Still, a key risk with an investment company like this that has committed none of its money at the time of listing is that it will take time to put the whole cash pool to work. This is especially true for a small and illiquid market like Vietnam and investors will be keenly aware that the longer the a portion of the cash stays idle, the lower the potential return on equity is likely to be.

Consequently, Indochina Capital wouldnÆt want to raise ôtoo muchö in one go, the source says, adding: ôYou cannot put it all to work over night and you can always come back to the market.ö

The shares will be offered at a fixed price of $10 apiece and as the company will have no debt at the time of listing, the offer price will also be equal to the net asset value. In turn this means the vehicle will be sold at par, which makes it looks cheap compared with some of the other listed Vietnam funds that tend to trade at premiums to NAV of between 35% and as much as 50%.

Investors who have met with the sponsors in the first few days of the roadshow also like the fee structure, which they say is slightly lower than for the major comps, and the experience of the management team. The latter includes Chairman Miles Morland, the founder of Blakeney Management which is one of the pioneers of investing in Africa and the Middle East and specialises in investments into ôinefficientö stock markets.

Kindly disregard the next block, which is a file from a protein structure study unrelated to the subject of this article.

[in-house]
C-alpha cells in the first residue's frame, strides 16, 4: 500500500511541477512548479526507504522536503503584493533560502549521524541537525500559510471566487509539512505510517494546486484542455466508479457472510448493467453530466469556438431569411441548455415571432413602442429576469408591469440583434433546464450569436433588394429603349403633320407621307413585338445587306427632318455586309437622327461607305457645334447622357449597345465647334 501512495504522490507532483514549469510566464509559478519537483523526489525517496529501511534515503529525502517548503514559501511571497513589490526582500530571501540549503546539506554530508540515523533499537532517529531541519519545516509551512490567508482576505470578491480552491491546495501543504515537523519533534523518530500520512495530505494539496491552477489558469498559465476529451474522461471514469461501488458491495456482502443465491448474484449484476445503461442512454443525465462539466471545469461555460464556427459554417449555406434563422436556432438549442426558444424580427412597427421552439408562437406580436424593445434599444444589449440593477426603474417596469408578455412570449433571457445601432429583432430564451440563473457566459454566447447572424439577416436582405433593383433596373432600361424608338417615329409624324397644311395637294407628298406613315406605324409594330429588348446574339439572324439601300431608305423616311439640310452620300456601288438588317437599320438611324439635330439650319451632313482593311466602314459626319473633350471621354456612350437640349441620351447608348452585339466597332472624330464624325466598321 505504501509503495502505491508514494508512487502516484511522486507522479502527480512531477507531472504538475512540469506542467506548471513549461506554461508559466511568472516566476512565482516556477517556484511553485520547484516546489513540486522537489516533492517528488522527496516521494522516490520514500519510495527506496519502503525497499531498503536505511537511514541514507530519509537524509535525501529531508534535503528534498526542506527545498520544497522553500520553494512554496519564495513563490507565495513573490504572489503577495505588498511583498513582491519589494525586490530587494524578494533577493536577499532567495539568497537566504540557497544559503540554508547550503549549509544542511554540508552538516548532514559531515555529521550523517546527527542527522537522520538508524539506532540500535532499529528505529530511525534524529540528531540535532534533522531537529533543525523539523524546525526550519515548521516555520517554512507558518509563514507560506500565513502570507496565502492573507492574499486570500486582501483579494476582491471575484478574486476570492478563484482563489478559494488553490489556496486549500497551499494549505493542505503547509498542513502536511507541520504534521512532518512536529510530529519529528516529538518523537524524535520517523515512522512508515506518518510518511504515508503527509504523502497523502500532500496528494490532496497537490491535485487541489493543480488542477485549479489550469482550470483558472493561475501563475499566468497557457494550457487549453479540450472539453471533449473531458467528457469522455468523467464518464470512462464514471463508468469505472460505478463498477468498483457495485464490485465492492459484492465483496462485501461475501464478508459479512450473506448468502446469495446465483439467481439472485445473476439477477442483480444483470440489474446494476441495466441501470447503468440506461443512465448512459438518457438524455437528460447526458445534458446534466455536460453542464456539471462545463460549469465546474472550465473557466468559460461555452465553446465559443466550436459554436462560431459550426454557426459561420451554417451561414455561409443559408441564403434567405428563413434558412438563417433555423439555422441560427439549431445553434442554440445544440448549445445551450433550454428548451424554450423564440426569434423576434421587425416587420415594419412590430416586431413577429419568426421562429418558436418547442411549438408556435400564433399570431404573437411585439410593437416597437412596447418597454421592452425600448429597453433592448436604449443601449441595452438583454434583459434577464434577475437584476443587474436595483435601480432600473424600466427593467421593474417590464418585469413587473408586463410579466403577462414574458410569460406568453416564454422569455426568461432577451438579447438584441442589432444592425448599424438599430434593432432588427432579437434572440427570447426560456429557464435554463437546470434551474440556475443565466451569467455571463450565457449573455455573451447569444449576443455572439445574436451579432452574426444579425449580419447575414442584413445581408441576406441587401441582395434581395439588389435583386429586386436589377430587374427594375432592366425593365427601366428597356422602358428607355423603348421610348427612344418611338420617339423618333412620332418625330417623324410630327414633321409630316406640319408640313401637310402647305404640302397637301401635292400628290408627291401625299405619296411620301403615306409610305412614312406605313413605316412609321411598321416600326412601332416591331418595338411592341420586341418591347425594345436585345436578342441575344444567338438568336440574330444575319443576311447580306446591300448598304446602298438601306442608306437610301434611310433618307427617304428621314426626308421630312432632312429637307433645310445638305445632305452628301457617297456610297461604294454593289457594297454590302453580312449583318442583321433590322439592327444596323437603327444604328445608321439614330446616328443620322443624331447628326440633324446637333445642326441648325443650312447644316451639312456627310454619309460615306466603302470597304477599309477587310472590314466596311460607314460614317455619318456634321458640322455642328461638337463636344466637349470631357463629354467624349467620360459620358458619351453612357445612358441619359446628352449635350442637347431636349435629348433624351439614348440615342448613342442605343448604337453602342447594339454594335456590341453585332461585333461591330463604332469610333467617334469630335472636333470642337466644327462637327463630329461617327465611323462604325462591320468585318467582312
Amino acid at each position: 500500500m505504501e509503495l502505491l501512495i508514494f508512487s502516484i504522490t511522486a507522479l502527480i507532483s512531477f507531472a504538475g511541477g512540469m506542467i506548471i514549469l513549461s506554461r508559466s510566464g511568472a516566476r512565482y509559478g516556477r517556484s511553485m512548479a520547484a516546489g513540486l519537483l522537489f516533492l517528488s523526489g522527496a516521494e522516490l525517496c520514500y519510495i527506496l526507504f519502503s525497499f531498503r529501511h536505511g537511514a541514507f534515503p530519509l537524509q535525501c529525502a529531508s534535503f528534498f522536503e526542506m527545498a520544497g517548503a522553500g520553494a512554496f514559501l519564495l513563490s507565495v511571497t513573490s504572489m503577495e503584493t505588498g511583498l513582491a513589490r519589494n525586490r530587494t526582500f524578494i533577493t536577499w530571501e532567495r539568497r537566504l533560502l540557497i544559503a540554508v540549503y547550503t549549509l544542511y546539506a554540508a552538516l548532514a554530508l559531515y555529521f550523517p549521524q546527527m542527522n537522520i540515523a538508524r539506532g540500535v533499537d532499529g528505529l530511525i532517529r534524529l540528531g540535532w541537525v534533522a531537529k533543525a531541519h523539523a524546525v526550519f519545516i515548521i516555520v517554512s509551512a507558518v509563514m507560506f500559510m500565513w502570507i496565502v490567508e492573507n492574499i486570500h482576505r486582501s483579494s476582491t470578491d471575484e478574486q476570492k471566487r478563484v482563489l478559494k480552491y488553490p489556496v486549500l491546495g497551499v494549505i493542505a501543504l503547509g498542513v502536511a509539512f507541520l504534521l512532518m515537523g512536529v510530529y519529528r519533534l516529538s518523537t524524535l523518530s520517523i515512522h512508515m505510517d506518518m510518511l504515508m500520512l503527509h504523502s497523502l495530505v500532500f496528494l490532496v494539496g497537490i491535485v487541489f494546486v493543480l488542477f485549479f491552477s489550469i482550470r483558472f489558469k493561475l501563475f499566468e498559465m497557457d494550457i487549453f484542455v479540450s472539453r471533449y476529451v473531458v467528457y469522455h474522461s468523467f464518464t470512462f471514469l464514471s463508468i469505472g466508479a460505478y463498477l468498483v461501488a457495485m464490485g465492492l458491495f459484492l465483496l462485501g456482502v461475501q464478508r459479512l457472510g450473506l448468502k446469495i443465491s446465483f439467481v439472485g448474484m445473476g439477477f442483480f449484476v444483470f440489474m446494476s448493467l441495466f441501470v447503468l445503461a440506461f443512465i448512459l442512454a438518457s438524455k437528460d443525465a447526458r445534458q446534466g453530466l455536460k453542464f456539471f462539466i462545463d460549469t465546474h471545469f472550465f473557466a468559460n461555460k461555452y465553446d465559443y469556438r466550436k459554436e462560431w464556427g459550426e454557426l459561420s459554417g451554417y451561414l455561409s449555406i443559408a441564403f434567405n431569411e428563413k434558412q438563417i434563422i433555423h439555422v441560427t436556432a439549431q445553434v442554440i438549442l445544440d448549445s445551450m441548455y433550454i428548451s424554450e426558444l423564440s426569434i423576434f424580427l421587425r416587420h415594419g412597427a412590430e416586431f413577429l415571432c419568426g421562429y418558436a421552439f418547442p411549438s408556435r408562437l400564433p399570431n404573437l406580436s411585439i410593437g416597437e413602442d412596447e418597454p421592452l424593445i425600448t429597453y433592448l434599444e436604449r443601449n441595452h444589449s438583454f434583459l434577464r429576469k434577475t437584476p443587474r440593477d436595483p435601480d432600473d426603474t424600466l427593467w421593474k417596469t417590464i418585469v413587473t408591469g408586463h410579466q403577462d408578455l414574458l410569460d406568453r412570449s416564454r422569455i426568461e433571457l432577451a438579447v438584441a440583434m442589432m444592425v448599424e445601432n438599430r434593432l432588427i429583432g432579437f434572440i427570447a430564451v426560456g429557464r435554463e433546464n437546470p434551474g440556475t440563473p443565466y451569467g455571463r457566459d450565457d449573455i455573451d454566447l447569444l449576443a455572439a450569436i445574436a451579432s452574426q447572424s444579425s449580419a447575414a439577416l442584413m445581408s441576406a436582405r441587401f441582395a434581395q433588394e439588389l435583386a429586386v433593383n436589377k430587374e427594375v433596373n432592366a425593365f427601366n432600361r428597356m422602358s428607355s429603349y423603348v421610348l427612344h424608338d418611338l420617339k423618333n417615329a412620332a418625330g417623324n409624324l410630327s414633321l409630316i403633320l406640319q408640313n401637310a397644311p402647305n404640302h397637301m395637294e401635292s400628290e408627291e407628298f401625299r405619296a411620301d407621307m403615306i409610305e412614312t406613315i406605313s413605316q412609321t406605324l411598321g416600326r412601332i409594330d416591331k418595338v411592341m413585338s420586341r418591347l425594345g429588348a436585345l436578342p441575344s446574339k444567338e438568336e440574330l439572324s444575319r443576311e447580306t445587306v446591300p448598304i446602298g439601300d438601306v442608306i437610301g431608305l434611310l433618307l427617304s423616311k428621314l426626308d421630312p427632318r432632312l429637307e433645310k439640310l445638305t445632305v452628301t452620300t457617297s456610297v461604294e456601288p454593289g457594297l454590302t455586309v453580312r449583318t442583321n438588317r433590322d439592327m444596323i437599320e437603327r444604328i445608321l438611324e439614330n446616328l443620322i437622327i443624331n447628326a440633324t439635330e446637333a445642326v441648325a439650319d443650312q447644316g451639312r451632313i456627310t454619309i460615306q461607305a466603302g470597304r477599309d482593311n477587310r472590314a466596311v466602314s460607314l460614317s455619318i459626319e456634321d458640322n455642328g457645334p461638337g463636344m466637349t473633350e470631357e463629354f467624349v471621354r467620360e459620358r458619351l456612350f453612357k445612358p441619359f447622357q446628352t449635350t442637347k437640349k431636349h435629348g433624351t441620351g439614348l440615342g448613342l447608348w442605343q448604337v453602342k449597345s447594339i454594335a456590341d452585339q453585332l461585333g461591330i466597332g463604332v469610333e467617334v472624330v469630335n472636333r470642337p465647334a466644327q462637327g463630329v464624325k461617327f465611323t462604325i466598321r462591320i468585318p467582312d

Indochina Capital, which will be the manager of the investment company through its wholly-owned subsidiary Indochina Capital Advisers, has a seven-year track record of investing in Vietnam on a proprietary basis and its two founding principles have been active in the Vietnamese market for 14 years. The company also has an private equity fund focused on Vietnamese real estate.

Marc Faber, a Hong Kong-based investor known as much for his investment prowess as for his Gloom, Boom & Doom Report, is a member of the firmÆs advisory committee.

The strong interest in Vietnam and other ônewö growth markets was evident when Merrill Lynch organised its second annual conference focused on Pakistan, Vietnam, Sri Lanka and Mongolia û or the New Frontier markets, as the bank calls them. The three-day conference, which was held in Singapore just before the Chinese New Year holidays attracted more than 100 investors and saw more than 700 one-on-one meetings.

In a note summing up its views on these markets, Merrill argues that VietnamÆs key selling argument is its large population of close to 90 million. The bank also likes the countryÆs ability to compete against China in manufacturing and its strong government and free market policies. However, the hefty rise in the past year has left the Vietnam stock market almost three times as expensive as Pakistan, which leads its strategist team to project that among the four, Pakistan will be the outperformer this year.